Fugu (Blowfish) FAQs >>Find Fugu RestaurantsIs it really safe to eat highly poisonous fugu? Definitely! There's actually very little risk of poisoning.
Japanese have been eating blowfish since the Jomon period (about 15,000 to 10,000 years ago), and through trial and error have cultivated a thorough knowledge of how to prepare the fish in a safe and delicious manner. You should make sure to try fugu at least once while you are in Japan if possible. It's always a fun experience because of its subtle, delicate flavor and the precision with which it is prepared.
There are several hundred different kinds of blowfish living in the seas near Japan. While a blowfish's poison is only found in its internal organs, each species of blowfish has its poison in a different part. Like edible mushrooms which, to the untrained eye, are impossible to apart from poisonous ones, selecting and preparing blowfish requires licensing and expertise. Don't try this at home.
Although rare, death from fugu usually occurs when amateurs catch and prepare fugu on their own - if you ever catch one,it's much better to just toss it back. Eat it prepared by someone who has proper training, and it will be delicious.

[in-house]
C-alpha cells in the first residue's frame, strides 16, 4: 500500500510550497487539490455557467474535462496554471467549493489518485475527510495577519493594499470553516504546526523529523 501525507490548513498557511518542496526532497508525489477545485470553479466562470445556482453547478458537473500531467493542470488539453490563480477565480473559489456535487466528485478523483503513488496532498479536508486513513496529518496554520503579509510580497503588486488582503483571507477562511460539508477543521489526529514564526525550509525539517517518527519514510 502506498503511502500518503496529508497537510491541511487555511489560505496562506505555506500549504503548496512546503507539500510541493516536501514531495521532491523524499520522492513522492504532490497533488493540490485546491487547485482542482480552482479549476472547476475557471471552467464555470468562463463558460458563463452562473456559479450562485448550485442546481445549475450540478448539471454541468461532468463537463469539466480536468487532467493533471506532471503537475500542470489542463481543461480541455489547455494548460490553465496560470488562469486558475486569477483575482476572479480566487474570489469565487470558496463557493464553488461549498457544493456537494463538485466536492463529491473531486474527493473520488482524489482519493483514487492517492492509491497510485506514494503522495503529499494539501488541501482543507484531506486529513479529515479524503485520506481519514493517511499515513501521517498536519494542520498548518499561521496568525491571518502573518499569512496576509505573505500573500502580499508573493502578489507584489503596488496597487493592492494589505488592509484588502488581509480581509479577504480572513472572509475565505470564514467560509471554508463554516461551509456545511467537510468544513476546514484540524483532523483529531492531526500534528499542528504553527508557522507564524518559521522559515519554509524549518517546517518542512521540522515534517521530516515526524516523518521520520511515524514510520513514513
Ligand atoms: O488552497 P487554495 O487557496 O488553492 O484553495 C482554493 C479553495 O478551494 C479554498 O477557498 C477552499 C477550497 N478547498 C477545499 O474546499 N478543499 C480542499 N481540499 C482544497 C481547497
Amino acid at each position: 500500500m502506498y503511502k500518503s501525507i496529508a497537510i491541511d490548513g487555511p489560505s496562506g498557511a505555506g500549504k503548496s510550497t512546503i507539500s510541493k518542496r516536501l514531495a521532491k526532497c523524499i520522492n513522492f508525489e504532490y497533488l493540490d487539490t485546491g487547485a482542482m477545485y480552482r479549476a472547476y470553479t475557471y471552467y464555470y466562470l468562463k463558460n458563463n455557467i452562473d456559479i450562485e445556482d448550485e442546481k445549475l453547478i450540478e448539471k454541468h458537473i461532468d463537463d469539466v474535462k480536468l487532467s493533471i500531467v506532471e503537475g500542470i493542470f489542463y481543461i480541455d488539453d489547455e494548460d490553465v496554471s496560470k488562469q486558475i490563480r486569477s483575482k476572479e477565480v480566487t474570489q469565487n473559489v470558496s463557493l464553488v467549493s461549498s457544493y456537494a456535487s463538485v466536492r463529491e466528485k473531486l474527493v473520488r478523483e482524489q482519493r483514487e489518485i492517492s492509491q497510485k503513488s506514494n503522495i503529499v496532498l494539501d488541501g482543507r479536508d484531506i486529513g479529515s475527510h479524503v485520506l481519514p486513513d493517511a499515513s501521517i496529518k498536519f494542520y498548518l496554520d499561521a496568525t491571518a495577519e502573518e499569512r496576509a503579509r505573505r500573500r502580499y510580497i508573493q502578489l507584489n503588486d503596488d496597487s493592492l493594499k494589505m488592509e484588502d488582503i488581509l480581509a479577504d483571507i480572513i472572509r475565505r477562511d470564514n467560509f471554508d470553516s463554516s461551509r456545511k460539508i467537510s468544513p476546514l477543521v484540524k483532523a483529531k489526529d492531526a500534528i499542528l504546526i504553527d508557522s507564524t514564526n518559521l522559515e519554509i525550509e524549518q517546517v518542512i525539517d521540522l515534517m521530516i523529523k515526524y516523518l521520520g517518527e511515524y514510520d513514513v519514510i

All Japanese fugu chefs are required to be licensed in order to prepare and serve blowfish in a restaurant. Restaurants that serve blowfish must also possess and maintain the proper licenses. Preparing blowfish at home is illegal. Because of these strict safety restrictions, fugu is quite safe.
Etymology of Fugu (blowfish)An excited blowfish, with its stomach puffed up and spines sticking out, is a well known image. The English names "blowfish" and "puffer-fish" both allude to this shape. The Japanese word "fugu" has quite a different meaning, however, written with the characters「河豚」. 河 means ‘river' and 豚 means ‘pig.' As pigs were believed to be able to sense danger, having the character for ‘pig' in the name announces the danger the fish can pose to the unwary diner.